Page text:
Pumsavana (पुंसवनम्)

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Pumsavana (Samskrit: पुंसवनम्) is a rite which is performed during pregnancy. It is one of the pre-natal samskaras classified in Shodasha samskaras practiced in Sanatana dharma. The term Pumsavana refers to a process of making something masculine or generation of a masculine. It is a procedure by which the chances of male child birth are increased. After the conception was ascertained, the child in the womb was’ consecrated by the Samskara named Pumsavana.

Pumsavana Samskara

परिचयः ॥ Introduction

To have a child is naturally the earnest desire of a married couple. It was specially so in ancient times given the socio-economic and dharmik requirements. The male child has specific duties and responsibilities such as

- procuring food for the family

- waging wars for protecting lands and family

- perform the ceremonies after the death of a person

- offer tarpanas and perform shraddha karmas for the pitrs (ancestors)

- support the Grhasthashrama on whom all other sections of the society are dependent

- produce progeny for the continuation of the lineage and relieve the pitrs of the three rnas

- perform yajnas for the welfare of the family as well as the society

In the Rigveda we find suktas, mantras, yajnas asking for blessings from devatas to bestow a son — a powerful and virtuous son — on the man who prays.[1] The Atharvaveda describes mantras, medicinal herbs and social obligations for the man to cohabit with his wife and raise healthy progeny. Traditionally, male progeny have been preferred, as the continuity of the family is maintained through male lineage, and sons are required to perform the necessary rituals that guarantee a safe sojourn for the father and mother after they leave this world.

It is in the Upanishads, that we see prescriptions for obtaining a progeny of choice (male or female) with particular qualities. The Garbhadhana Samskara involved certain processes to bring about conjugal closeness between the newly married couple and rites for begetting children in general, while the Pumsavana Samskara is a specific sacrament for having male progeny. The Brhdaranyaka Upanishad gives a detailed description of putramantha, i. e. a yajna for getting a son. (Brhd. Upan. 5.6.4)[1]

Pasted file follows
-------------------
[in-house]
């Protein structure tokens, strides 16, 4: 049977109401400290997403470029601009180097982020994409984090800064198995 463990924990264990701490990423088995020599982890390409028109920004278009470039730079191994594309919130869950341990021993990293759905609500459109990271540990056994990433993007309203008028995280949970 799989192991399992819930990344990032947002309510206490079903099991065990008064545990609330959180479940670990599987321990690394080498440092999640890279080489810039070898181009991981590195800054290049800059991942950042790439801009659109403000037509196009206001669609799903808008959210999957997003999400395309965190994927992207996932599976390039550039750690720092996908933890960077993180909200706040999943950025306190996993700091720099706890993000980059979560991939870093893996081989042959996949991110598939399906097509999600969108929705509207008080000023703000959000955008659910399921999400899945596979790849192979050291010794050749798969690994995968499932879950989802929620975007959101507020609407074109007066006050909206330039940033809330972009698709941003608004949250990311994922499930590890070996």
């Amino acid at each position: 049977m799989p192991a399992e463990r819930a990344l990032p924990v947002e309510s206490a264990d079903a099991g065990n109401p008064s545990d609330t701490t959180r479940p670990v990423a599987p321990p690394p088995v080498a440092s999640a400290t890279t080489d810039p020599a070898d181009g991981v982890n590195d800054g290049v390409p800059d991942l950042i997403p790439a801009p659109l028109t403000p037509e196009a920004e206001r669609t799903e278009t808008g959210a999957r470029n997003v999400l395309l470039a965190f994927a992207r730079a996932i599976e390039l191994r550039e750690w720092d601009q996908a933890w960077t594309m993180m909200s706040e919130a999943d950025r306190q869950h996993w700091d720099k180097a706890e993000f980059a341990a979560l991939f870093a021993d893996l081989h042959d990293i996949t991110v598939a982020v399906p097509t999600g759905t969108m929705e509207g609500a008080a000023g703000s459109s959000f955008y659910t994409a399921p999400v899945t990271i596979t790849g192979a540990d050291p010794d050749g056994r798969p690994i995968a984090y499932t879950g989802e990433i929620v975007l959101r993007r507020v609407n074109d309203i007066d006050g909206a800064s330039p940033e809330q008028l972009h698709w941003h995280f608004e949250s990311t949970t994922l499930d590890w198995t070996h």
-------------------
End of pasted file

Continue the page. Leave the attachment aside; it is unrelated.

व्युतपत्तिः ॥ Etymology

पुमान् सूयते अनेन इति पुंसवनम्। pumān sūyate anena iti puṃsavanam। पुमान् प्रसूयते येन कर्मणा तत् पुंसवनमीरितम् । (Viramitrodaya)

Male child is born by this rite and therefore it is called Puṃsavanam. गर्भाद् भवेच्च पुंसूते पुंस्त्वरूपप्रतिपादनम्। From the womb a male child is born, a process of making something masculine or generation of a masculine form. 'पुमान्' or a Male is one who helps cross the Naraka named 'पुम्' (Pum) Naraka, hence he is called Putra.[2] During this sacrament the Veda mantras are recited mentioning पुमान् or पुत्र and favor the birth of a son.

पुमांसं पुत्रं जनय तं पुमान् अनु जायताम् । भवासि पुत्राणां माता जातानां जनयाश्च यान् ॥३॥ (Atha. Veda. 3.23.3) पुंसुवनं व्यक्ते गर्भे तिष्येण। (आपस्तम्बगृह्यसूत्रम्, १४.९) puṃsuvanaṃ vyakte garbhe tiṣyeṇa। (Āpas. Gṛhy. 14.9)

The Puṃsuvanam is to be performed when pregnancy is apparent under the star "Tiṣya" (or Puṣyamī). Puṃsavanam and Puṃsuvanam are synonyms.

Pumsavana Samskara

The wise seers of ancient times studied the a combination of procedures of Dharmashastras and Kamashastra, with a little addition of some magical operations to give rise to the Pumsavana Samskara. The origin of this Samskara has been expressly mentioned by Ashvalayana (I.13.1) in his Grhyasutra.

उपनिषदि गर्भलम्भनं पुंसवनमनवलोभनञ्च १ (Ashv. Grhy. 1.13.1)

Quite clearly it is stated that the Upanishads treat the topics of Garbhalambana, Pumsavana and Anavalobhana.[1]

Prajapatya as in Vedas

Early references to rituals aimed at masculinizing the foetus are found in the Atharvaveda and Samaveda-Mantra-Brahmana.[2] Masculinizing the fetus is related to life of the developing baby. Atharvaveda dedicates Sukta 11 in Kanda 6 to Prajapatya (or Pumasavana).[3]

पुंसि वै रेतो भवति तत्स्त्रियामनु षिच्यते । तद्वै पुत्रस्य वेदनं तत्प्रजापतिरब्रवीत्॥२॥ (Atha. Veda. 6.11.2)

Meaning: Man possesses the seed (semen), he discharges it in the womb of a female. That (along with the use of asvattha) gives rise to the male child with certainty. This is what Prajapati, the sustainer of humanity has said.[4]

As per Dr. Tulsiram, this sukta says two things for the birth of a male child: the powder of five parts of a peepal (asvattha) tree rooted and grown on a shami tree when taken by the woman produces certain chemical and genetic conditions in the woman for the birth of a male child. Secondly, the man should be virile, and the wife should be sober at heart and graceful in culture and conduct.[3]

Another version of explaining the above Atharvaveda mantras - it has been said that a worship conducted by placing the sticks of Shami tree below the sticks of Ashwattha tree signifies the holy union of male and female which results the  male offspring.

In a rite called Prajapatya, the husband prays for the wife, “Unto the womb, let the foetus come, a male one as an arrow to a quiver; let a hero be born unto thee here, a ten-months’ son. Give birth to a male, a son; after him let a male be born; mayest thou be mother of sons, of those born and whom thou shall bear etc.” It appears that medicinal herbs were also given to the pregnant woman while this mantra was chanted. “The plants of which heaven has been the father, earth the mother, ocean the root, let those herbs of the gods favor thee, in order to acquire a son".[2]